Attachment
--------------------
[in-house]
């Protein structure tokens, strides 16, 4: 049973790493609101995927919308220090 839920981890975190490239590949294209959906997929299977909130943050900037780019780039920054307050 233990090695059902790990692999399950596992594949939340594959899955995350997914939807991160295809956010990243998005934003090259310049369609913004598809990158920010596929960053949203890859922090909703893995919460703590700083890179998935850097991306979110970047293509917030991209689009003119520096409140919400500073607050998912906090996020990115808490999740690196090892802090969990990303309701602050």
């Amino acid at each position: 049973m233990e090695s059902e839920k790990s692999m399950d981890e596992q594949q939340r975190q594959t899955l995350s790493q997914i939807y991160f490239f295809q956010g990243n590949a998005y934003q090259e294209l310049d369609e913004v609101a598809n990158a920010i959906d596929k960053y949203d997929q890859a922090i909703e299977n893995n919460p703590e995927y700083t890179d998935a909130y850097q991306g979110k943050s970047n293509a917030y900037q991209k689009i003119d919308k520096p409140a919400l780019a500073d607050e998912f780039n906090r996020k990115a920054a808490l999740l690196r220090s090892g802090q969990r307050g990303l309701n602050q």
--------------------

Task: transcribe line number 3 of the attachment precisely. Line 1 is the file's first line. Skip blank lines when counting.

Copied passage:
């Amino acid at each position: 049973m233990e090695s059902e839920k790990s692999m399950d981890e596992q594949q939340r975190q594959t899955l995350s790493q997914i939807y991160f490239f295809q956010g990243n590949a998005y934003q090259e294209l310049d369609e913004v609101a598809n990158a920010i959906d596929k960053y949203d997929q890859a922090i909703e299977n893995n919460p703590e995927y700083t890179d998935a909130y850097q991306g979110k943050s970047n293509a917030y900037q991209k689009i003119d919308k520096p409140a919400l780019a500073d607050e998912f780039n906090r996020k990115a920054a808490l999740l690196r220090s090892g802090q969990r307050g990303l309701n602050q």